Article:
For those leaving a Will, the executor or executors will arrange to pay the tax; for those without a Will, it will be the administrator of the estate. The remains of the estate will be distributed among the heirs only after any IHT has been settled.

Regardless of the manner of payment, it is common practice for the Inheritance Tax to be paid in full within six months of the death of the estate holder. Failure to pay will result in HMRC charging interest. Should the sale of assets such as property take longer than six months, HMRC may allow the executor(s) to pay in annual instalments (plus interest) over a 10-year period.

Are there any exemptions?

There are particular instances where tax exemptions are available. Certain gifts and some property – such as wedding gifts and agricultural property – are exempt from UK Inheritance Tax. However, should the deceased have made any gifts within a seven-year period before their death, the assets disposed of will still be regarded as part of their estate and will be counted for IHT purposes.

The exact value of gifts that may be exempt from Inheritance Tax varies, so consulting with knowledgeable UK Inheritance Tax experts is essential.

On the 6th April 2017 an additional allowance was introduced, known as the residence nil rate band (RNRB), which currently gives those who meet certain criteria like owning a home and having offspring a further £175,000 of nil rate. This means that a married couple who meet the criteria could now pass £1m free from inheritance tax in a legacy to their children.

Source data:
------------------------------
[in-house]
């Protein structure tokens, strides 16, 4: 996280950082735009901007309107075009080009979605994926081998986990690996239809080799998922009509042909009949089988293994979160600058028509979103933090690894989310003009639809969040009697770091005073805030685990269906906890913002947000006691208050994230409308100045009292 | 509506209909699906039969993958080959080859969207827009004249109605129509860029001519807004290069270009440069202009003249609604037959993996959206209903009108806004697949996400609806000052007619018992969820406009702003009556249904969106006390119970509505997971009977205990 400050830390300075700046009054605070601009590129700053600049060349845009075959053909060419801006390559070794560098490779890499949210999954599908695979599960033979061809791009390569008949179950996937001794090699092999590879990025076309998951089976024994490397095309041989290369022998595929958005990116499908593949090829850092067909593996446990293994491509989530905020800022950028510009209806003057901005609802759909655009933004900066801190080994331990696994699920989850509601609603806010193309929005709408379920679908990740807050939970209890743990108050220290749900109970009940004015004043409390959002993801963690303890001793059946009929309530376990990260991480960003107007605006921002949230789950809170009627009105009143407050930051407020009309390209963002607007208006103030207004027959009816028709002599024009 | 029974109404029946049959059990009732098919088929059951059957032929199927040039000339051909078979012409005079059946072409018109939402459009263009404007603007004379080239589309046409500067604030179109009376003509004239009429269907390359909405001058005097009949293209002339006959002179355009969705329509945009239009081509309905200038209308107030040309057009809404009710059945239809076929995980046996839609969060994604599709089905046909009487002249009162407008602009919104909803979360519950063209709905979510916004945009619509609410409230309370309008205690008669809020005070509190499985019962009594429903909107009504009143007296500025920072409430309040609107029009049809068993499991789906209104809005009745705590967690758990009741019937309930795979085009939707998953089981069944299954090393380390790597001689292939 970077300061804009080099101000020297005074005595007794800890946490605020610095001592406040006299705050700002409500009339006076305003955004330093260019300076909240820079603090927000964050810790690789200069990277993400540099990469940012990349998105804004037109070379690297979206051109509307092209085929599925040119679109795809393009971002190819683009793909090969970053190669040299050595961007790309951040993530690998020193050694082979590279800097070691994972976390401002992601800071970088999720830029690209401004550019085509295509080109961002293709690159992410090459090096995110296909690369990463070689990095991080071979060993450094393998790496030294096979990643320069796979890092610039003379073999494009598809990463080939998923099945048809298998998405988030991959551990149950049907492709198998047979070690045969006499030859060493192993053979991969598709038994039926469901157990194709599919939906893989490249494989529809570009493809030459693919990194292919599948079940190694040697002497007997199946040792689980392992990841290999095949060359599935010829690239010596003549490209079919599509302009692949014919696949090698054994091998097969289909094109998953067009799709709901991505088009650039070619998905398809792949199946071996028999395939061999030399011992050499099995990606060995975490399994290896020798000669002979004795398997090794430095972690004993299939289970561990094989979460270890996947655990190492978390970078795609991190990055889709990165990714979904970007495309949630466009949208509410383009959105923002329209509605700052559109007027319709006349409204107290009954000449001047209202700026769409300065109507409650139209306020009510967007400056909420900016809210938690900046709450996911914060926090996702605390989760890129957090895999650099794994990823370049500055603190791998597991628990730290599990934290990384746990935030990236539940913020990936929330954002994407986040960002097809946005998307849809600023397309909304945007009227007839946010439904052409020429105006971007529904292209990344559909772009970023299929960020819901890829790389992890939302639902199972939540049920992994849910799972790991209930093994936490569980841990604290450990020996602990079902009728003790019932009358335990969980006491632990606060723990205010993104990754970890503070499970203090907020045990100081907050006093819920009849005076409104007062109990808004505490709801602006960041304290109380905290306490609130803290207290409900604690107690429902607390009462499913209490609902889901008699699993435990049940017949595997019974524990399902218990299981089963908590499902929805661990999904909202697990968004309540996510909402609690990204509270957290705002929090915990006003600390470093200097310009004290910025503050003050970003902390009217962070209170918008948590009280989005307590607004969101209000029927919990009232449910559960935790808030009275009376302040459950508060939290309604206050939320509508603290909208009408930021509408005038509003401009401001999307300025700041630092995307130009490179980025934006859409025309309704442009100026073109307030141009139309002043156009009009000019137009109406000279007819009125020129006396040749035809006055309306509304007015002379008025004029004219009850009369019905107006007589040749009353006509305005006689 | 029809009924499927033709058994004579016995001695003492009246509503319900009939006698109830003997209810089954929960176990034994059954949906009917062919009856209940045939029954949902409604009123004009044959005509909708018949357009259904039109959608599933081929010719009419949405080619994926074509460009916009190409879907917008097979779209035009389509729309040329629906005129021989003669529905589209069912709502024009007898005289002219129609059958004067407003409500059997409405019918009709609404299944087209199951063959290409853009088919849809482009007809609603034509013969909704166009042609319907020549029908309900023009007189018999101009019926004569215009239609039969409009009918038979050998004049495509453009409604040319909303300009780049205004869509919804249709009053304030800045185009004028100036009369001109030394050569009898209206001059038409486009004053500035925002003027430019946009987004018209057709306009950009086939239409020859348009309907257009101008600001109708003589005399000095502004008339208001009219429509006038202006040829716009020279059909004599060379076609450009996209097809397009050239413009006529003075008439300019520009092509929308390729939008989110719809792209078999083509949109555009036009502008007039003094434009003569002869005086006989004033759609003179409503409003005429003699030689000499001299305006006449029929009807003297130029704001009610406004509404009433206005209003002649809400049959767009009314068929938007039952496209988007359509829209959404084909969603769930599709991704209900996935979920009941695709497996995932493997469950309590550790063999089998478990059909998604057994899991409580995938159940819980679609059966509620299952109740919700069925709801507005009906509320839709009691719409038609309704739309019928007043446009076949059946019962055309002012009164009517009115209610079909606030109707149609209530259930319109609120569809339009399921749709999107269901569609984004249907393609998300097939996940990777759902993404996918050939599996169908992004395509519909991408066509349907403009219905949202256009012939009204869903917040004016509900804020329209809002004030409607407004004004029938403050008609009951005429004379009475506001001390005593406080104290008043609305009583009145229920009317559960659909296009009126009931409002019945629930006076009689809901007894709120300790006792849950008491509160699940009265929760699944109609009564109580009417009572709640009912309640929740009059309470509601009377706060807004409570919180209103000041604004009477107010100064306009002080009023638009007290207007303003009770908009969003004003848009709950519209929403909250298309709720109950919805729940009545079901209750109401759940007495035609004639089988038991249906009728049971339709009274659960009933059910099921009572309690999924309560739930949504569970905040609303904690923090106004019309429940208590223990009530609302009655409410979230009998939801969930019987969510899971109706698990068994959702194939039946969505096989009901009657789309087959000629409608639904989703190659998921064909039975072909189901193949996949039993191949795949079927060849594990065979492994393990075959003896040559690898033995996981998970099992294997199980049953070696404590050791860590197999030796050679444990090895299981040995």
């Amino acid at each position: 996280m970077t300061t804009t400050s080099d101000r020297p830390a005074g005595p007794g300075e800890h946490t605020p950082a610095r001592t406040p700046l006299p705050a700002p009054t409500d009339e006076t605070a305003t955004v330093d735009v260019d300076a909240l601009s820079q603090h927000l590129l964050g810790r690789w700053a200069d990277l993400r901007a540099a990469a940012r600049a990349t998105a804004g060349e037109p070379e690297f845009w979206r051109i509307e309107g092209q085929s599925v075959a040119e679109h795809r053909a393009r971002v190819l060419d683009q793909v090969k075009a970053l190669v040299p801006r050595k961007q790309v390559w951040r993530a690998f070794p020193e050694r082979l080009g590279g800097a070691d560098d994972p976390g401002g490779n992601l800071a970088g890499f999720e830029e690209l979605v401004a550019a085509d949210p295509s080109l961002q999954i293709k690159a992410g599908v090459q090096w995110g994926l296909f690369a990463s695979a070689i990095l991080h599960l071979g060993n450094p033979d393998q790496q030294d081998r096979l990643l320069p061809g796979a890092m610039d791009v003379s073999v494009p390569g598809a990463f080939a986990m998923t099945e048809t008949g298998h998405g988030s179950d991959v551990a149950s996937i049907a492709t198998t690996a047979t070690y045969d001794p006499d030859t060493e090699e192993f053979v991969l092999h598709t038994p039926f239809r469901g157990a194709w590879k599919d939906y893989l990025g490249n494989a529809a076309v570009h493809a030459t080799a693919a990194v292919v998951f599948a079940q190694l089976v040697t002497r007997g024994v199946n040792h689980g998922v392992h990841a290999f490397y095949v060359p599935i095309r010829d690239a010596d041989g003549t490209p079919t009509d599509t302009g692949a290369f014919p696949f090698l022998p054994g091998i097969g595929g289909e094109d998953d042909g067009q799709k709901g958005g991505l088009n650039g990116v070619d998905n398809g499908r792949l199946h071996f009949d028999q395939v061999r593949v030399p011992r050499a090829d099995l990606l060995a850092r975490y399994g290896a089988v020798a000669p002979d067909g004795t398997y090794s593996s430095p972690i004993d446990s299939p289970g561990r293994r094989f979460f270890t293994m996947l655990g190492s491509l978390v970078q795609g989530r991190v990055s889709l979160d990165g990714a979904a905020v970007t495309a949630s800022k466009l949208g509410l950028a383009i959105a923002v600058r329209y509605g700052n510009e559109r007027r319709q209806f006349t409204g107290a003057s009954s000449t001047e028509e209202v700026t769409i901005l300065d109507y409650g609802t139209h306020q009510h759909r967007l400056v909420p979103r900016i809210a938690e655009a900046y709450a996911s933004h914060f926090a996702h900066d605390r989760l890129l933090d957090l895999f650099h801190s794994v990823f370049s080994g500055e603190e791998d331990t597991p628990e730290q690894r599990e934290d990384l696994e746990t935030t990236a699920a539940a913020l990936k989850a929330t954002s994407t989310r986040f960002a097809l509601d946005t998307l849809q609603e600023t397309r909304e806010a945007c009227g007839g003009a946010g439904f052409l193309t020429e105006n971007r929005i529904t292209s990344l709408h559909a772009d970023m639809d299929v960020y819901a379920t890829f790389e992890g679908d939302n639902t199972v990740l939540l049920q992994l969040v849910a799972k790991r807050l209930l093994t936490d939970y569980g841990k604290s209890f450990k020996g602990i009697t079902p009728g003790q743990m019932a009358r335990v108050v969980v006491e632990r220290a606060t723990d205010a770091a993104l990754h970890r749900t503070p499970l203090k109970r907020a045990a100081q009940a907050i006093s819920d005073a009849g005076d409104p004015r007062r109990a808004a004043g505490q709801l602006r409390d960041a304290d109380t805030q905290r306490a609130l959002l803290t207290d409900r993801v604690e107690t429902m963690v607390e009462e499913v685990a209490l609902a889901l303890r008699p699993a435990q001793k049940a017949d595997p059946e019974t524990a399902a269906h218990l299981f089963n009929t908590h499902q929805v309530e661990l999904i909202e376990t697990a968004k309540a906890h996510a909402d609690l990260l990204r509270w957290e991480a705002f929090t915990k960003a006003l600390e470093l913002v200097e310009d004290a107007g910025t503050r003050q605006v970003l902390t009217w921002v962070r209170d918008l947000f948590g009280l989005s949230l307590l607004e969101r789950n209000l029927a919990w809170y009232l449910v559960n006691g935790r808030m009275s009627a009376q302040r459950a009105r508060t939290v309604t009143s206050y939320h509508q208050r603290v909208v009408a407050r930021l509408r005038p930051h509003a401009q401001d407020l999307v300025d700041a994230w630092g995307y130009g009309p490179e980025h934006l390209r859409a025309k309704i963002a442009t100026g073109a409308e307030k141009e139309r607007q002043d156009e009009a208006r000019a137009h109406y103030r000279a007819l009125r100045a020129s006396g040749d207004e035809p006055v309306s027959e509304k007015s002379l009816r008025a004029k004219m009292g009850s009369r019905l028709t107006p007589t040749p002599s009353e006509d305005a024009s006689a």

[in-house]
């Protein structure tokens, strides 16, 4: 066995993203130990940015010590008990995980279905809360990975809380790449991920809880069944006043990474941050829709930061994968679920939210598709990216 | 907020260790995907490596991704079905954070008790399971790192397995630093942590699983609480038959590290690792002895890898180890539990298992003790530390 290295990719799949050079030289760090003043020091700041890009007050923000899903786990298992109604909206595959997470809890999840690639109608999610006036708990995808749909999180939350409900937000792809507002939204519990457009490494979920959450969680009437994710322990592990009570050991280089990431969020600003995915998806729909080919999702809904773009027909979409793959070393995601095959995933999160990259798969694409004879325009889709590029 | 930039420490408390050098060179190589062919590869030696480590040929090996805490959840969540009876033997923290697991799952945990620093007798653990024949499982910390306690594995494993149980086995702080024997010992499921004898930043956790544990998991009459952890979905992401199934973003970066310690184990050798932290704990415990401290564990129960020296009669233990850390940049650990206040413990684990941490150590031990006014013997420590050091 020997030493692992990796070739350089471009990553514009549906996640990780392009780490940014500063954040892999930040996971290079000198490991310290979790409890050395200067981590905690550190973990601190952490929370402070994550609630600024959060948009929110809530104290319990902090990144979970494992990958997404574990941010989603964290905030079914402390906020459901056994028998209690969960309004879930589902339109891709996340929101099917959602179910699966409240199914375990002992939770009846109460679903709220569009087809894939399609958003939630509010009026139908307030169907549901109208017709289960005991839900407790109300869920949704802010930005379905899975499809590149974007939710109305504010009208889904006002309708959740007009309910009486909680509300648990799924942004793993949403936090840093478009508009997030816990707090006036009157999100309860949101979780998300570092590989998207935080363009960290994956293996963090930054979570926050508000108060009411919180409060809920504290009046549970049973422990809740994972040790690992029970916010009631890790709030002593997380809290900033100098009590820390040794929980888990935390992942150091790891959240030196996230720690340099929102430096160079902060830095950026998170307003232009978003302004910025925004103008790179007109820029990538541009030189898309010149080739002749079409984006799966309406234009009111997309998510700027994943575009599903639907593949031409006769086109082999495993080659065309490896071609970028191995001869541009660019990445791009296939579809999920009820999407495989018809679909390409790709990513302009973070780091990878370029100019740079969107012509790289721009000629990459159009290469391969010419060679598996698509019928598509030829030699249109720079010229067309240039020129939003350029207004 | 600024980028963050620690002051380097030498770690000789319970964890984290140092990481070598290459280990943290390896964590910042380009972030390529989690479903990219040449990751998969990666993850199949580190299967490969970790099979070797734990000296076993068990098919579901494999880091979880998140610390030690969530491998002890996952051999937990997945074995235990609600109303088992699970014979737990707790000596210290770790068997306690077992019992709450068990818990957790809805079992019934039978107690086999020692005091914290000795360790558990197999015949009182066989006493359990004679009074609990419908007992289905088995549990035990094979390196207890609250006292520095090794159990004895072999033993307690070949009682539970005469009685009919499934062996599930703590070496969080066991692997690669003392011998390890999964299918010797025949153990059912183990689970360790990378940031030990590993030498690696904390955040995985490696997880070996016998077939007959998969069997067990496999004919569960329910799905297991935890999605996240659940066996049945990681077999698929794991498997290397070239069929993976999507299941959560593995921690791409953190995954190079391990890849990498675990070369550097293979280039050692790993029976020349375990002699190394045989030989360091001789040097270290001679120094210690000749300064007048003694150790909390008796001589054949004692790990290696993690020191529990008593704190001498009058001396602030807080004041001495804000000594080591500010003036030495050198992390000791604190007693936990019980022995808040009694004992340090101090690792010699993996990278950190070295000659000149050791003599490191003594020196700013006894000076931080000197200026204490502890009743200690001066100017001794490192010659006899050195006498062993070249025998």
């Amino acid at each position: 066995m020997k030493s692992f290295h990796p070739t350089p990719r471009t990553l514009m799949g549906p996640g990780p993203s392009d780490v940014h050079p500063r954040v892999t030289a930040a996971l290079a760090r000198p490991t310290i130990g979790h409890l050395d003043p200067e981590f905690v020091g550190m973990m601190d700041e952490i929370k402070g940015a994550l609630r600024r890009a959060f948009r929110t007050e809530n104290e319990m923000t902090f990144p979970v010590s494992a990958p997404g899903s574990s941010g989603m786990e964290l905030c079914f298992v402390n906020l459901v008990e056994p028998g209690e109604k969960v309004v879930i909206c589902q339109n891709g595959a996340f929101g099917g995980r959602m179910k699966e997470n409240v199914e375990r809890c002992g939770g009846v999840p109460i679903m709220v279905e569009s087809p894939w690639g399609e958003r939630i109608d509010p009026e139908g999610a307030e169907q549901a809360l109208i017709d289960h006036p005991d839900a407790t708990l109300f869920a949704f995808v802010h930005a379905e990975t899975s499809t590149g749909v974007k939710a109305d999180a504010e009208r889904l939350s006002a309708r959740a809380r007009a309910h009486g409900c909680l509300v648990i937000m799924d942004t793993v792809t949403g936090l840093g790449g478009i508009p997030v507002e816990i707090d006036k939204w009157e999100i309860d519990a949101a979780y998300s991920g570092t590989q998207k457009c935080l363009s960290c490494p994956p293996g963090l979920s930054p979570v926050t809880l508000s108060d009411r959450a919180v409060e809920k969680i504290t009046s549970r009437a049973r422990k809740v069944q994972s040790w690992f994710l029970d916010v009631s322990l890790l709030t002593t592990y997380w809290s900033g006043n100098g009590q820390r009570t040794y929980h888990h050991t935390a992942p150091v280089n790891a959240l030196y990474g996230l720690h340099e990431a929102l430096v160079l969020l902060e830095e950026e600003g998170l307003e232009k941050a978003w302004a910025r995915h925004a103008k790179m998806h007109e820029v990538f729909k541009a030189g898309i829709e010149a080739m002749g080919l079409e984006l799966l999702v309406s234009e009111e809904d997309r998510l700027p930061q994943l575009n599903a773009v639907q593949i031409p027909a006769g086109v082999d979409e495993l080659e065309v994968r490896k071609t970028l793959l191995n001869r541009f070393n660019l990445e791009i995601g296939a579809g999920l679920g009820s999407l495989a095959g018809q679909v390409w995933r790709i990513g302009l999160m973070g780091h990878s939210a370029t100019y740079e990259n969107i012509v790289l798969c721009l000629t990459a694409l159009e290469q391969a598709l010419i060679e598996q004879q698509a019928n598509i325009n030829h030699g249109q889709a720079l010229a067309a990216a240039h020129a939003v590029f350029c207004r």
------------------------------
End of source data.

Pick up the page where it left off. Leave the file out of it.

Is there a way to minimise UK Inheritance tax?

Paying Inheritance Tax on estates that exceed the thresholds is unavoidable, but there are means to reduce just how much you will have to pay. The methods used to achieve tax savings are often complicated but will enable you to at least limit the amount of tax that will be taken upon your death.

As already identified, leaving your estate to your spouse or civil partner means no Inheritance Tax need be incurred at all. Furthermore, you may also choose to pay your money into a pension instead of a savings account, regularly give away up to £3,000 per year in gifts, or place assets into a trust for your heirs. What’s more, if at least 10% of your estate is to be left to charity, the rate of Inheritance Tax payable drops to 36%.

Professional Inheritance Tax planners will be able to advise you on the best ways to limit the amount of Inheritance Tax you will have to pay on your estate. Always seek expert advice to ensure that your estate is managed in the best manner possible and enjoy the peace of mind knowing that your loved ones will be taken care of once you’re gone.

For more advice on Inheritance Tax Planning

To find out more about Inheritance Tax and to discuss the options available, the experienced Chartered Accountants at THP will be able to provide you with the very best advice. With offices in Sutton, Chelmsford, Saffron Walden and Wanstead, we are on hand across the South East to provide the guidance and support you need. Simply get in touch today and we’ll be delighted to answer any questions you may have.

Need further advice on any of the topics being discussed? Get in touch and see how we can help.

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    Avatar for Ian Henman
    About Ian Henman

    London lad Ian joined THP in October 2016 to set up and manage THP’s new legal services department.

    Starting at the tender age of 19 Ian spent almost 30 years building his career at Natwest/RBS becoming a business client account manager to many local businesses.

    Ian was looking for a new challenge and as THP was searching for someone to gain accreditations and spearhead the legal services department, there was a clear synergy.